That about covers it. Sadly, anyone who took an objective look at how this team finished last year, departures off last year’s roster, how old the stars are getting, how poor the youngsters have developed, the overall lack of talent on the roster, combined with the perpetual salary cap hell knew that this was coming sooner than later.

    But yet as Steeler fans many of us said and most still clinged to ideals that we never miss the playoffs 2 straight years, are never bad, and still have Ben and Troy to carry us.

    Honestly, though, the offense around Ben is abysmal. Haley is not good, but no OC could excel with the Steelers’ personnel right now.

    Pittsburgh does not have a RB on its active roster who would likely be picked up by another franchise if they were released. There is no No. 1 WR; not even close. Letting Wallace go ended championship hopes. They really had no choice in doing so, because they could not afford place the franchise tag on him and play hardball because of the Steelers’ perpetual salary cap due to annually restructuring salaries at a fully-guaranteed rate onto future caps. That cannot continue. Bite the bullet and understand you are going to suck for at least 2 years, but begin clearing cap space.

    The defense is still above-average. However, they are too old to create as many turnovers and LeBeau has to be more conservative to keep the Steelers in contests. But the future of this unit looks bleak. Rank its best players, and then add their experience and age:

    SS Troy Polamalu, 11th season, 32
    CB Ike Taylor, 11th season, 33
    OLB LaMarr Woodley, 7th season, 28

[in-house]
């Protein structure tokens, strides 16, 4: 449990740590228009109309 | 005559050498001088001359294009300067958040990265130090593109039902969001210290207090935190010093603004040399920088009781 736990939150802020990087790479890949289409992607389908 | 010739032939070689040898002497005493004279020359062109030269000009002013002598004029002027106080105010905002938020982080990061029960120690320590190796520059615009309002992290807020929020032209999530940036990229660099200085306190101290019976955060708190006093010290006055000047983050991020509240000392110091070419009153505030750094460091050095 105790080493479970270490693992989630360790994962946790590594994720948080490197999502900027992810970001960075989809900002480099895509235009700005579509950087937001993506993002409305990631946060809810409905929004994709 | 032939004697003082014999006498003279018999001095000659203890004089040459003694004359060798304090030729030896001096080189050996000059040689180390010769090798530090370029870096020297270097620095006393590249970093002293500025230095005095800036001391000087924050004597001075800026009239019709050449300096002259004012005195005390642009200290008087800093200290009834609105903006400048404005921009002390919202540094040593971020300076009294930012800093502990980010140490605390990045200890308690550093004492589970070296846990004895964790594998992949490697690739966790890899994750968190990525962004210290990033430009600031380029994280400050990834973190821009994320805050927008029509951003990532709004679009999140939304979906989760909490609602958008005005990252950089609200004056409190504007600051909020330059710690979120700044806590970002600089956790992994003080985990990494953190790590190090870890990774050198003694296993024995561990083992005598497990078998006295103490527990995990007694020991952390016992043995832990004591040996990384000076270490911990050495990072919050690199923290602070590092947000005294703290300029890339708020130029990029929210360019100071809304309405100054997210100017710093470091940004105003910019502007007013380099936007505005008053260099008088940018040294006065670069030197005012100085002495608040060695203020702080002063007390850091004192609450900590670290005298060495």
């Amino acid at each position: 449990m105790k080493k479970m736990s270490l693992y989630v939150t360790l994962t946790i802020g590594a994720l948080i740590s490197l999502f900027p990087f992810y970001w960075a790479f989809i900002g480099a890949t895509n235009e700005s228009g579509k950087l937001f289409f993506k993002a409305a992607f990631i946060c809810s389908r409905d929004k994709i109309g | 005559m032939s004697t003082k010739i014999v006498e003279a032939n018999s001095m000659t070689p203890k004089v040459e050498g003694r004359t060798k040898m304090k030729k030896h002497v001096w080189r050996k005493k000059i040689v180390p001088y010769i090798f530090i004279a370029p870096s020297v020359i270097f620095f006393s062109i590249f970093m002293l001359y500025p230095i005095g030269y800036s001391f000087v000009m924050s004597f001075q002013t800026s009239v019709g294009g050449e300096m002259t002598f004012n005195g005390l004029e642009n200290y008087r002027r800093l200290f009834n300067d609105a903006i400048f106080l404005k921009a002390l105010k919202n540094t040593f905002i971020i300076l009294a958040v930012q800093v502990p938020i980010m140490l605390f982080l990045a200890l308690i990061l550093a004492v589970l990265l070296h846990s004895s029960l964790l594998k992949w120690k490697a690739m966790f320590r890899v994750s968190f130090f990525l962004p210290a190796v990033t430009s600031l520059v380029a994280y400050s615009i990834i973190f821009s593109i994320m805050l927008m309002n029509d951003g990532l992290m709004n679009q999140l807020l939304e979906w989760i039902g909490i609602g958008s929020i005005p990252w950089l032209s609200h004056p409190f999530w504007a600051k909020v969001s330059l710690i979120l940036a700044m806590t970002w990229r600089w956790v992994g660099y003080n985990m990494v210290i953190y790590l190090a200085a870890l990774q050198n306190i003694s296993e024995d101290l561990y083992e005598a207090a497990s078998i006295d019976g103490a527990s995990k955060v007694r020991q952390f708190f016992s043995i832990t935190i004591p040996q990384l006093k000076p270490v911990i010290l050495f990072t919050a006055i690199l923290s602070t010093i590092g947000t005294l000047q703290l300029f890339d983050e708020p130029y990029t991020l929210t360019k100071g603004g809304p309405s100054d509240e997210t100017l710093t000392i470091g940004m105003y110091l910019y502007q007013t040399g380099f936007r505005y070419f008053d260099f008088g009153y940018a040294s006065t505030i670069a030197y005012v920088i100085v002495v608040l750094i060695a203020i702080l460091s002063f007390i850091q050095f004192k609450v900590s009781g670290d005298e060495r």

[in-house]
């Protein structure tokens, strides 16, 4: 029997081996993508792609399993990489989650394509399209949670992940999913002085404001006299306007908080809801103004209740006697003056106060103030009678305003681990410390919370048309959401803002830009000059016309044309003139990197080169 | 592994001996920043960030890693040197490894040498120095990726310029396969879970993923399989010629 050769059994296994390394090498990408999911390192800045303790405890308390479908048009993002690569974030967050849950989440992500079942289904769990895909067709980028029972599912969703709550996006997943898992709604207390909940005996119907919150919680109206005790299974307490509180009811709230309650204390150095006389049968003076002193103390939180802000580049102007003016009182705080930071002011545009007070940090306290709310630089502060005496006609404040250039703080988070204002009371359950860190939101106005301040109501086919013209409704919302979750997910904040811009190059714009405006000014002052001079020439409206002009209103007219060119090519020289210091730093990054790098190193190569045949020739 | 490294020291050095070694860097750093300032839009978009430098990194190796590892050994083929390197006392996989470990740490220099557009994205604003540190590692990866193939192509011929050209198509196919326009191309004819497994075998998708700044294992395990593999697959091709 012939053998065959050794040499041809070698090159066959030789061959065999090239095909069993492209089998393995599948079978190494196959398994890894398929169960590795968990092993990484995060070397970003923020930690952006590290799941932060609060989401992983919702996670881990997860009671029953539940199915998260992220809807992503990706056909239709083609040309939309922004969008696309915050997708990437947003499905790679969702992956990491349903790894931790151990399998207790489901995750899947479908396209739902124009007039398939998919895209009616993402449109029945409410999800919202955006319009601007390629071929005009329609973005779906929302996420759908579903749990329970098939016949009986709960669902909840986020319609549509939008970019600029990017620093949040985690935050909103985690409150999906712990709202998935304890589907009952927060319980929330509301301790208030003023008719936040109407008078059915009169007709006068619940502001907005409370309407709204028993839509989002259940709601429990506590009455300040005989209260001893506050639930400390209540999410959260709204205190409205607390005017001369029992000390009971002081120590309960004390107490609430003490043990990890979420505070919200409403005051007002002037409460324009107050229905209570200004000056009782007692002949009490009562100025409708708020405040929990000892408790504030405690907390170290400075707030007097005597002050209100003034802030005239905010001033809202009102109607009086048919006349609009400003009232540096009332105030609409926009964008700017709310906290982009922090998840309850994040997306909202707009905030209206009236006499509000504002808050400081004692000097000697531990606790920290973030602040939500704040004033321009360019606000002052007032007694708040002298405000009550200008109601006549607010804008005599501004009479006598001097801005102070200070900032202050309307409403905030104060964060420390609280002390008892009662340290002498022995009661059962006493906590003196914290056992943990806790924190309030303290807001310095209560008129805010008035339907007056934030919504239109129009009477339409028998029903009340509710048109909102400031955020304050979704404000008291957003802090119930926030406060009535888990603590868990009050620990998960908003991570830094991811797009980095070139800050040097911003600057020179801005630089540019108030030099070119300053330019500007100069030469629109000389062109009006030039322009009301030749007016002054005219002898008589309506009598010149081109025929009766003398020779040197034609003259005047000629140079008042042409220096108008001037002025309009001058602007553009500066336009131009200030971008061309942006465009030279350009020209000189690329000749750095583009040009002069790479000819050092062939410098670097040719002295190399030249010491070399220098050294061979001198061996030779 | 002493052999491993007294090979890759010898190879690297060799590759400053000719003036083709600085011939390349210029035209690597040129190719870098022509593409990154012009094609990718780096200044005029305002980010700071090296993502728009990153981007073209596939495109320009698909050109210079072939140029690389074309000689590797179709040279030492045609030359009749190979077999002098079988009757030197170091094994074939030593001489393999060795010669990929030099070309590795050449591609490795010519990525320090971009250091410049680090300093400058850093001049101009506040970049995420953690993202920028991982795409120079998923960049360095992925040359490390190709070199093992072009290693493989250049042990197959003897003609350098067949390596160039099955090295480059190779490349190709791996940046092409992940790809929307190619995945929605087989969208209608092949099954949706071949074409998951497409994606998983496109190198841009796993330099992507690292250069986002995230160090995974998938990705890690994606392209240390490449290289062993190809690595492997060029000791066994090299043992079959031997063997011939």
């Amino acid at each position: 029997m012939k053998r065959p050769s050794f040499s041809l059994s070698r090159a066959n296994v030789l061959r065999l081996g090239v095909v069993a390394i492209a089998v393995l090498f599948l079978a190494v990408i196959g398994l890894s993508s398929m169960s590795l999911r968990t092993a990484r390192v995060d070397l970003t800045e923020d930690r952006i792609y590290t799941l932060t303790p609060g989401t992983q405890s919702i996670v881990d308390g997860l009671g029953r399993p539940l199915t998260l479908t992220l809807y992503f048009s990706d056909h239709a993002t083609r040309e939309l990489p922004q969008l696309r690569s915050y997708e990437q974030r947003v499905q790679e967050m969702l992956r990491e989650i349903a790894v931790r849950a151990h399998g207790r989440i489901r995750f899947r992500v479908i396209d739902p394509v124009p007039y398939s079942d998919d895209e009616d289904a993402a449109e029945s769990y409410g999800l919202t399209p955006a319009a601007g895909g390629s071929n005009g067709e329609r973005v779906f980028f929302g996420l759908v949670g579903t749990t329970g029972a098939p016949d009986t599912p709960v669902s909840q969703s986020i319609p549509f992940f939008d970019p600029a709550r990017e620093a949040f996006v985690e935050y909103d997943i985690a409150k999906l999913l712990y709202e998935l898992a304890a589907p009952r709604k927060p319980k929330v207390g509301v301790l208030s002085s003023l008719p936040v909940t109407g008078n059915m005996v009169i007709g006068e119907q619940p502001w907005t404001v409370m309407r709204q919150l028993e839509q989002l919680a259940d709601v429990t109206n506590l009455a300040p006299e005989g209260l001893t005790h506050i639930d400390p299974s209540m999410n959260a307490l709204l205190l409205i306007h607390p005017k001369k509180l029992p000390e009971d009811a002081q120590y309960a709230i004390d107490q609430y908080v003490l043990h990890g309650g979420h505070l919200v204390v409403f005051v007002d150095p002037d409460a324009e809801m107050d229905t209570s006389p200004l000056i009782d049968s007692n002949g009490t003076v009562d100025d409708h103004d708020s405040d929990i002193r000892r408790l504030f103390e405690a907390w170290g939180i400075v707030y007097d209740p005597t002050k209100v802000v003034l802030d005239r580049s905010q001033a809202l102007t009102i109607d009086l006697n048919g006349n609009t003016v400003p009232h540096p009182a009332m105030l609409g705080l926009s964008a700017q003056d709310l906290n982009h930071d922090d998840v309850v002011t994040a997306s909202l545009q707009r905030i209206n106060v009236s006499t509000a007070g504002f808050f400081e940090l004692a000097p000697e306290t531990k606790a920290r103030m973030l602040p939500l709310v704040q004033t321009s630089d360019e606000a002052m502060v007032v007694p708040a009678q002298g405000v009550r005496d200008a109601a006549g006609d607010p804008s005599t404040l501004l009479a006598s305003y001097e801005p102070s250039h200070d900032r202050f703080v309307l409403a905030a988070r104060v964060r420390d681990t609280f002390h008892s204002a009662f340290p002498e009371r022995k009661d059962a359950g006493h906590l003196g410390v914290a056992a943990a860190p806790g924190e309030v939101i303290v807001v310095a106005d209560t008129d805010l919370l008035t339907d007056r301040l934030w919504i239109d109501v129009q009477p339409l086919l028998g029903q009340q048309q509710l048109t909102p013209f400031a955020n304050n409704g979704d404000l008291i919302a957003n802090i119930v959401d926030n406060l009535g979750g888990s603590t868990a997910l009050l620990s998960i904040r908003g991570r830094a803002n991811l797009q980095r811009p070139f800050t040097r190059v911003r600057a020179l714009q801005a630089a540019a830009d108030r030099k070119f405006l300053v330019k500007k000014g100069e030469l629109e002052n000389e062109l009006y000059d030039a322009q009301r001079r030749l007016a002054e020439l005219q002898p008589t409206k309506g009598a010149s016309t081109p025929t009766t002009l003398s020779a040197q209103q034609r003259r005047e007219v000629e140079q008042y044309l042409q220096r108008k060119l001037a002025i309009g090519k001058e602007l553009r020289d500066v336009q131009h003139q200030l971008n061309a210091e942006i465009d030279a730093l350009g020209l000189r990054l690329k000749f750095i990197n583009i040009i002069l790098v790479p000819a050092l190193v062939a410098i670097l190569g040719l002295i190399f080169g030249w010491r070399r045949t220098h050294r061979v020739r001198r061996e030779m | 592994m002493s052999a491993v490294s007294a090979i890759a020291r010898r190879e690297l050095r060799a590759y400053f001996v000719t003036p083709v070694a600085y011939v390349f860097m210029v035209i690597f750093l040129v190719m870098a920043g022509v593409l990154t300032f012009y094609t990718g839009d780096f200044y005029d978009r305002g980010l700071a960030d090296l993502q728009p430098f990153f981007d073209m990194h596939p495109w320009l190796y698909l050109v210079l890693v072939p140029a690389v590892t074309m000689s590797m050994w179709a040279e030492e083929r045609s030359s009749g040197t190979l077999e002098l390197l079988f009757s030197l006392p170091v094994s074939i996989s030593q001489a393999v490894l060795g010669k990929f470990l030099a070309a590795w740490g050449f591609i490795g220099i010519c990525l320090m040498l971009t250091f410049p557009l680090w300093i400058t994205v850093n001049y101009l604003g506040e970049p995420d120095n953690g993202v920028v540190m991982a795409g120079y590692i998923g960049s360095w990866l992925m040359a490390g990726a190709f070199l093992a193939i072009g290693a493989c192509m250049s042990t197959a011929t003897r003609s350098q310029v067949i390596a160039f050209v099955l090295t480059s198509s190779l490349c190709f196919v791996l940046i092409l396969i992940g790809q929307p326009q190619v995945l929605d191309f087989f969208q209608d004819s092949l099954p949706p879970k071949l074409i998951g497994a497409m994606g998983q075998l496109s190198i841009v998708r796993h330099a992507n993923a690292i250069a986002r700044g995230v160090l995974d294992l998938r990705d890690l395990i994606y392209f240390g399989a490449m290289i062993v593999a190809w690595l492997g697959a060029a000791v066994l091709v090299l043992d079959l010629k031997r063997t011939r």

ILB Lawrence Timmons, 7th season, 27
    FS Ryan Clark, 12th season, 33
    DE Brett Kiesel, 12th season, 34

    That’s clearly your six best players on defense. Read their ages again. Then factor in that the first 4 account for more than $46.8 million on the 2014 cap. As good as they have been and still are, those players are not worth that total, especially at their advanced ages. But all have had their contracts continuously restructured in this self-induced, salary-cap hell. Clark will be an unrestricted free agent, and Kiesel is an impending unrestricted free agent and may retire. He is the only above-average NFL defensive lineman on the roster.

    Jarvis Jones looks like a player, and I like Cortez Allen (extend him early, not Hood at all), McLendon and Heyward, although the latter has not developed as a first-round pick should have by their third season. But the young talent is minimal on this defense and they are nowhere near as good as those who are getting old.

    • Cols714

      Enough with Worilds OK. Not a good pick but yeesh it doesn’t explain everything. And yeah the salary cap situation isn’t that great but I think they made the right call on keeping most of the vets. They got to the Super Bowl in 2010 and almost won it, they went 12-4 in 2011 and were a play away from having home field advantage in the playoffs. They weren’t that good last year and this year is starting off bad, but it was still worth keeping the team together for those runs.

      As for drafting, Hood and Heyward were late 1st rounders and have looked much better this year.

  • Cols714

    Ha ha. When I saw that play I thought for sure someone on Steelers Lounge would make fun of it. Thanks for not letting me down!
    That was bad. At least the OL looked better. The defense looked good again. But the offense sucks.

    • Terribletoweler

      It’s also in the game thread yesterday I believe, lol. Awful play.

  • djanyreason

    Somehow, it seems like Adam (and Ted in comments, and JJ and Ryan on twitter) didn’t watch the same game I did last night.

    Yes, week 1 was awful. But last night the Steelers looked like an 8-8 team, not a 4-12 team.

    The Steelers lost on the road to a probable playoff team, in a game where bad turnover luck killed their two longest drives, and a dubious penalty undid one of their biggest plays. Yes, a good team overcomes these sorts of things. The Steelers aren’t a good team, but last night they looked like a merely mediocre team, not a putrid one.

    Is this loss really worse than @TEN, @PHI, or vs. NYG in 2008? And that team won a Super Bowl.